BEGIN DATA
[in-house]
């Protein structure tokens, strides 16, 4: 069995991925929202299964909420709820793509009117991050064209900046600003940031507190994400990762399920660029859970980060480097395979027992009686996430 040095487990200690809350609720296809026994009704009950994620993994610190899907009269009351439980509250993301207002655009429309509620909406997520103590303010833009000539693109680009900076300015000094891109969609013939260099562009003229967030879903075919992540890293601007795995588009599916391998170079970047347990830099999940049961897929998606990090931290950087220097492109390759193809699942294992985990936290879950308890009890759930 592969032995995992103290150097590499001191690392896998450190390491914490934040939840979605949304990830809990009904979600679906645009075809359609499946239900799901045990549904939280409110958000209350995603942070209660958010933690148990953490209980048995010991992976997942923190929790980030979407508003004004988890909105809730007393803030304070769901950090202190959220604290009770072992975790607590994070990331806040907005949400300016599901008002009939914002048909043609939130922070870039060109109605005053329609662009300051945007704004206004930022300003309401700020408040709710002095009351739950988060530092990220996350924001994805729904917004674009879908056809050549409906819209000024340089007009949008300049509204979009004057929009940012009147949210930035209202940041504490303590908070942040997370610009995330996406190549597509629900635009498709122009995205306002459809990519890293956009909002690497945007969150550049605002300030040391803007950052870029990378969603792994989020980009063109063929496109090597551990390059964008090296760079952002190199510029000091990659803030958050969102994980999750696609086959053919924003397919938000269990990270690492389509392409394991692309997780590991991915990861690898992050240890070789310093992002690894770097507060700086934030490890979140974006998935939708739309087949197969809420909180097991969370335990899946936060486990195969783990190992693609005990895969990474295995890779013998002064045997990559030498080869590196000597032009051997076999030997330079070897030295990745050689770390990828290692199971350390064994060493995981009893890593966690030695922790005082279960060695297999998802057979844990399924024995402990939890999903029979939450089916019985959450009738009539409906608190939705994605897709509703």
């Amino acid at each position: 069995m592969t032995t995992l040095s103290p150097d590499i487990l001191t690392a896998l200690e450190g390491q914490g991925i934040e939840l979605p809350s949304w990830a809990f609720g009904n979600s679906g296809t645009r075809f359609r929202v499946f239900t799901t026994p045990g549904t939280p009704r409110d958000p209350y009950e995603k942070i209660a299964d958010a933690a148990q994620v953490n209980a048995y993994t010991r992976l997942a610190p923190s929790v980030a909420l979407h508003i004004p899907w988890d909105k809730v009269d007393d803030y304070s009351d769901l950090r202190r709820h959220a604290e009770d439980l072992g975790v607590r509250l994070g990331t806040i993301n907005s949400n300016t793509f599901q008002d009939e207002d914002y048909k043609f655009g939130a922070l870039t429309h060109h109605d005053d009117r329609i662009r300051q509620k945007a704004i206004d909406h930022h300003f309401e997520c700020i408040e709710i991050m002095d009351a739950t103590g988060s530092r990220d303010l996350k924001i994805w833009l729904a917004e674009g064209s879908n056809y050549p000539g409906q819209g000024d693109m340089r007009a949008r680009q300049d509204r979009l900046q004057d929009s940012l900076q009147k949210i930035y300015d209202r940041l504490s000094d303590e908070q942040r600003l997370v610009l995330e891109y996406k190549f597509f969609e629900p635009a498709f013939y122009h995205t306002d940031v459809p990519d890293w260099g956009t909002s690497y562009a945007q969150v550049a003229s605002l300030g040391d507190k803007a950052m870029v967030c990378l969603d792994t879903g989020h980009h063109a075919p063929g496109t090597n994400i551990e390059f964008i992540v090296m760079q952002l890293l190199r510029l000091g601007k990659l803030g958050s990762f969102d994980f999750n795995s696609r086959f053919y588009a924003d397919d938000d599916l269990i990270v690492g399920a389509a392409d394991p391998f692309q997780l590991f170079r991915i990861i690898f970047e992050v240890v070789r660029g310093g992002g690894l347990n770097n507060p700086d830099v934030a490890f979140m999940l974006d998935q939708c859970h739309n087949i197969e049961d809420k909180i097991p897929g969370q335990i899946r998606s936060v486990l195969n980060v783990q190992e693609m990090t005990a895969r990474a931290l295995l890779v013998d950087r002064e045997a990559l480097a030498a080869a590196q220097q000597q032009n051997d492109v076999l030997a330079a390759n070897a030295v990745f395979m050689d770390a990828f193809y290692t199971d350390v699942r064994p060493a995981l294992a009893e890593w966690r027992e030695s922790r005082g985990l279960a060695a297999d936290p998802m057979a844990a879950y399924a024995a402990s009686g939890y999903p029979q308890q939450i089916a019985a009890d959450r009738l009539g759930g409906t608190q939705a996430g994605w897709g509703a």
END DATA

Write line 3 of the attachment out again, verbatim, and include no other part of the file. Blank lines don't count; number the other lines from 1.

């Amino acid at each position: 069995m592969t032995t995992l040095s103290p150097d590499i487990l001191t690392a896998l200690e450190g390491q914490g991925i934040e939840l979605p809350s949304w990830a809990f609720g009904n979600s679906g296809t645009r075809f359609r929202v499946f239900t799901t026994p045990g549904t939280p009704r409110d958000p209350y009950e995603k942070i209660a299964d958010a933690a148990q994620v953490n209980a048995y993994t010991r992976l997942a610190p923190s929790v980030a909420l979407h508003i004004p899907w988890d909105k809730v009269d007393d803030y304070s009351d769901l950090r202190r709820h959220a604290e009770d439980l072992g975790v607590r509250l994070g990331t806040i993301n907005s949400n300016t793509f599901q008002d009939e207002d914002y048909k043609f655009g939130a922070l870039t429309h060109h109605d005053d009117r329609i662009r300051q509620k945007a704004i206004d909406h930022h300003f309401e997520c700020i408040e709710i991050m002095d009351a739950t103590g988060s530092r990220d303010l996350k924001i994805w833009l729904a917004e674009g064209s879908n056809y050549p000539g409906q819209g000024d693109m340089r007009a949008r680009q300049d509204r979009l900046q004057d929009s940012l900076q009147k949210i930035y300015d209202r940041l504490s000094d303590e908070q942040r600003l997370v610009l995330e891109y996406k190549f597509f969609e629900p635009a498709f013939y122009h995205t306002d940031v459809p990519d890293w260099g956009t909002s690497y562009a945007q969150v550049a003229s605002l300030g040391d507190k803007a950052m870029v967030c990378l969603d792994t879903g989020h980009h063109a075919p063929g496109t090597n994400i551990e390059f964008i992540v090296m760079q952002l890293l190199r510029l000091g601007k990659l803030g958050s990762f969102d994980f999750n795995s696609r086959f053919y588009a924003d397919d938000d599916l269990i990270v690492g399920a389509a392409d394991p391998f692309q997780l590991f170079r991915i990861i690898f970047e992050v240890v070789r660029g310093g992002g690894l347990n770097n507060p700086d830099v934030a490890f979140m999940l974006d998935q939708c859970h739309n087949i197969e049961d809420k909180i097991p897929g969370q335990i899946r998606s936060v486990l195969n980060v783990q190992e693609m990090t005990a895969r990474a931290l295995l890779v013998d950087r002064e045997a990559l480097a030498a080869a590196q220097q000597q032009n051997d492109v076999l030997a330079a390759n070897a030295v990745f395979m050689d770390a990828f193809y290692t199971d350390v699942r064994p060493a995981l294992a009893e890593w966690r027992e030695s922790r005082g985990l279960a060695a297999d936290p998802m057979a844990a879950y399924a024995a402990s009686g939890y999903p029979q308890q939450i089916a019985a009890d959450r009738l009539g759930g409906t608190q939705a996430g994605w897709g509703a």